If you are an entrepreneur, you are an optimist. You have to be. And, Pollyanna aside, it is no simple trick remaining optimistic, and it grows harder by the day, particularly if you focus on the daily news instead of much longer-term events, if you focus on history’s weather rather than its climate.

When reading the New York Times, have you ever asked yourself: Shall I kill myself now or wait until I finish the editorials? A recent Sunday edition of the daily downer ran a front-page article on the perils of quitting antidepressants, failing to credit itself for its own role in creating the need for the drugs. The Review section was plastered with the death of democracy, the rise of fascism and the inequalities of our college admission system. And if those failed to ruin your day, the editors ran the usual hit-piece on how everything you love to consume—fat, salt, sugar, even Diet Coke—will kill you, this time by feeding the bad microbes within your digestive tract. 

In the American media’s production of the 100 Acre Wood, the Times has sewn up the role of Eeyore, but it has thousands of understudies. In fact, if there is a credible publication that consistently takes the longer view—a view decidedly more positive than the Armageddon of the day—your correspondent is unaware of it.    

This is why even recovering optimists should read Steven Pinker. While his latest book, Enlightenment Now may remind one of that old saw, “If I had more time, I could have made it shorter,” it is nevertheless important. The book is a corrugated tin roof against the daily jungle deluge of bad news; it is a clear and convincing reminder of all the good that is happening in the world, of the amazing progress mankind has made and is continuing to make in virtually every aspect of life.

If your attention-span runs more to postcards than tomes, you might consider instead a simple chart published by Our World in Data which shows 6 measures of life’s dramatic improvement over the last 200 years: Only 10 percent of the world is now living in extreme poverty compared with 90 percent two centuries ago; 86 percent of the global population is now literate and has basic education; 56 percent of the world lives in a democracy compared to 1 percent; despite Hollywood’s best efforts, 86 percent of the world is now vaccinated against diphtheria, whooping cough and tetanus; and, finally, the child mortality rate has plummeted; instead of 43 percent children failing to survive their first 5 years of life, only 4 percent do.   

Pinker makes these points and more in Enlightenment. Instead of the 40-year life expectancy of 200 years ago, it is now 71.4 years globally. And death from famine has been all but eradicated in every part of the world save Africa, and even there it has been declining precipitously thanks to the Green Revolution—genetically modified crops and scientific, high-tech farming.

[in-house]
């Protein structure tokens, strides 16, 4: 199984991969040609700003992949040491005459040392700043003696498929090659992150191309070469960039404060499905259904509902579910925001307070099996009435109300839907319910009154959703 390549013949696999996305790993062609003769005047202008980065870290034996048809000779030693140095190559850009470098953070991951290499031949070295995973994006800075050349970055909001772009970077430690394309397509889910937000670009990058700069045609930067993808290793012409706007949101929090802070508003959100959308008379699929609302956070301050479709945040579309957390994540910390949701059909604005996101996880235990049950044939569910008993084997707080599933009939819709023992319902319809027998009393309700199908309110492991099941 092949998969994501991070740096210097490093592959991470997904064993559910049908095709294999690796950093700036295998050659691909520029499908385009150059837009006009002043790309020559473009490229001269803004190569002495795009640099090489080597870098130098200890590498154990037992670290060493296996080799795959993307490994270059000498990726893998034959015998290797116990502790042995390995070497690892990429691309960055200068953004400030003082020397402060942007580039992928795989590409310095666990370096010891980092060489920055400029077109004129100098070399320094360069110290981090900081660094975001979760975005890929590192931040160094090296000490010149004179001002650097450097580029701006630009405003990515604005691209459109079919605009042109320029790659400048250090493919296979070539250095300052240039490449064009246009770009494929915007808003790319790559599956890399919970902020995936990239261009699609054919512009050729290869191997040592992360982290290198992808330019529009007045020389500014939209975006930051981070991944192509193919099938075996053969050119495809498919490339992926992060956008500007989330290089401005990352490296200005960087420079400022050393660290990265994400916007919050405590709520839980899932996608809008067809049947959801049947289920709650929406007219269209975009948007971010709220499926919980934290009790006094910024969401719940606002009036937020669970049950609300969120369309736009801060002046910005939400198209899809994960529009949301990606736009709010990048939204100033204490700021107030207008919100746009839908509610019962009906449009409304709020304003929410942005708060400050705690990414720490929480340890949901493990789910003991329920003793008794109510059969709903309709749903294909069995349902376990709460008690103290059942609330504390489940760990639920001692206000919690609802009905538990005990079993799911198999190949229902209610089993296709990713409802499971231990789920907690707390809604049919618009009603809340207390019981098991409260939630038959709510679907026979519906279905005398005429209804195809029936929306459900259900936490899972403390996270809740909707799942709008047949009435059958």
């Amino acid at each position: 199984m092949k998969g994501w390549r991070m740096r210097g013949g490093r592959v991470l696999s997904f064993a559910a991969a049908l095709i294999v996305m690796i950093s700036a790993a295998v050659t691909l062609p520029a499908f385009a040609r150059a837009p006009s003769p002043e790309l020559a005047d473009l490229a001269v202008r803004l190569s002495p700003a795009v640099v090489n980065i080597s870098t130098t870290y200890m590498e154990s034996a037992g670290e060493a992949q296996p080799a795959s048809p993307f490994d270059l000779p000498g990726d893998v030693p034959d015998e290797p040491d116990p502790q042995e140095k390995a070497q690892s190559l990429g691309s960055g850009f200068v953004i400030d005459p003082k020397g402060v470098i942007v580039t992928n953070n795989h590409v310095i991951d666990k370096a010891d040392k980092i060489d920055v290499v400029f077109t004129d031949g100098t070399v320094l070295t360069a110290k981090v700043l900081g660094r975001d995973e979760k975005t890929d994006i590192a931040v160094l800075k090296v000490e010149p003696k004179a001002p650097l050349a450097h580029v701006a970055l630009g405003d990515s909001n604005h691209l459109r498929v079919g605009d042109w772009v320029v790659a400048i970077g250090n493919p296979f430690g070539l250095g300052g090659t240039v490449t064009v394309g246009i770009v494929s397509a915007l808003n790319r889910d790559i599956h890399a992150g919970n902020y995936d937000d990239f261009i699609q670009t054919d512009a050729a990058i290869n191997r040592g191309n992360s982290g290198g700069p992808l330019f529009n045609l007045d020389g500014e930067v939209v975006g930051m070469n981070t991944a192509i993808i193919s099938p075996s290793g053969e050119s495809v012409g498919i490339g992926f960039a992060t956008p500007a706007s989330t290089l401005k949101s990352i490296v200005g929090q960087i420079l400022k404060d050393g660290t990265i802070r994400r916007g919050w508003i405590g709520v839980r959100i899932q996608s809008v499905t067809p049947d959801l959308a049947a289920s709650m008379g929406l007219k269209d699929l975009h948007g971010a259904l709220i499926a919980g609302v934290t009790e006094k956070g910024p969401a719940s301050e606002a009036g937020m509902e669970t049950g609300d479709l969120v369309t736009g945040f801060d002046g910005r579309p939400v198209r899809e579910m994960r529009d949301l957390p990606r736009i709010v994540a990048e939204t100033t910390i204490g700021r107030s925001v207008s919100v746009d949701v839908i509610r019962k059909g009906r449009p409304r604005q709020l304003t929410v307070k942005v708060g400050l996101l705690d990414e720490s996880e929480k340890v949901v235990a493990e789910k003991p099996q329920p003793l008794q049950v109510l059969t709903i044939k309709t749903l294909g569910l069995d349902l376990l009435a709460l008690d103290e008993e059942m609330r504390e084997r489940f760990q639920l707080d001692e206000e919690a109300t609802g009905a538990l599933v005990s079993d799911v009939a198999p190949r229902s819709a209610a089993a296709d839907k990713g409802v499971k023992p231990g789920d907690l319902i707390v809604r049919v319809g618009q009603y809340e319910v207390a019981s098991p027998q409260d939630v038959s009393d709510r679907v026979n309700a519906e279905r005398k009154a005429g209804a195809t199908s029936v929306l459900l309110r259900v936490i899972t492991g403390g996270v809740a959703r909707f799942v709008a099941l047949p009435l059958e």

You already knew most of this stuff, if not as a result of study, then unconsciously, these facts tend to bubble to the surface like a 19th century Pennsylvania oil patch. What is less obvious, what bears closer inspection and what Pinker does an excellent job of explicating is the street reality of relative prosperity. A day rarely goes by without some pundit—usually in the Times—predicting the death of civilization as a result of income inequality. In his chapter on Inequality (worth the book’s price ), Pinker puts poverty into economic perspective, writing, “When poverty is defined in terms of what people consume rather than what they earn, we find that the American poverty rate has declined by ninety percent since 1960, from 30 percent of the population to just 3 percent…In 2011, more than 95 percent of American households below the poverty line had electricity, running water, flush toilets, a refrigerator, a stove and a color TV. (A century and a half before, the Rothschilds, Astors and Vanderbilts had none of these things.)”.

This overall rise in the standard of living is not unique to the United States. Pinker’s data shows that in 2008 the world’s entire population (then 6.7 billion) had an average income equal to that of Western Europe’s in 1964.

While conceding that the rich are becoming disproportionally richer, Pinker points out that the poor are getting richer, as well. In fact, their economic well-being has risen more dramatically than that of the rich (driving a worn-out Toyota is closer to driving a Ferrari than it is to walking). The mistake that nearly everyone makes is in thinking that wealth is finite, that if the rich get a dollar more, the poor get a dollar less. In fact, global wealth is effectively without limit and, according to Pinker, has “grown almost a hundredfold since the Industrial Revolution was in place in 1820.” As a result of near-continuous wealth creation, global Gross Domestic Product has risen from almost nothing to $15,600 per capita in 2015. The poor are still on the bottom rung (by definition someone has to be), but that lowest rung on the global ladder is considerably higher than it has ever been for 90 percent of mankind. 

Pinker’s central thesis, for which he supplies reams of documentation, is simple: While far from perfect and in need of vast improvement, the world is a better place today than it has ever been and is gradually, perhaps inevitably, getting better and better.   

If you need an optimism fix, read the book.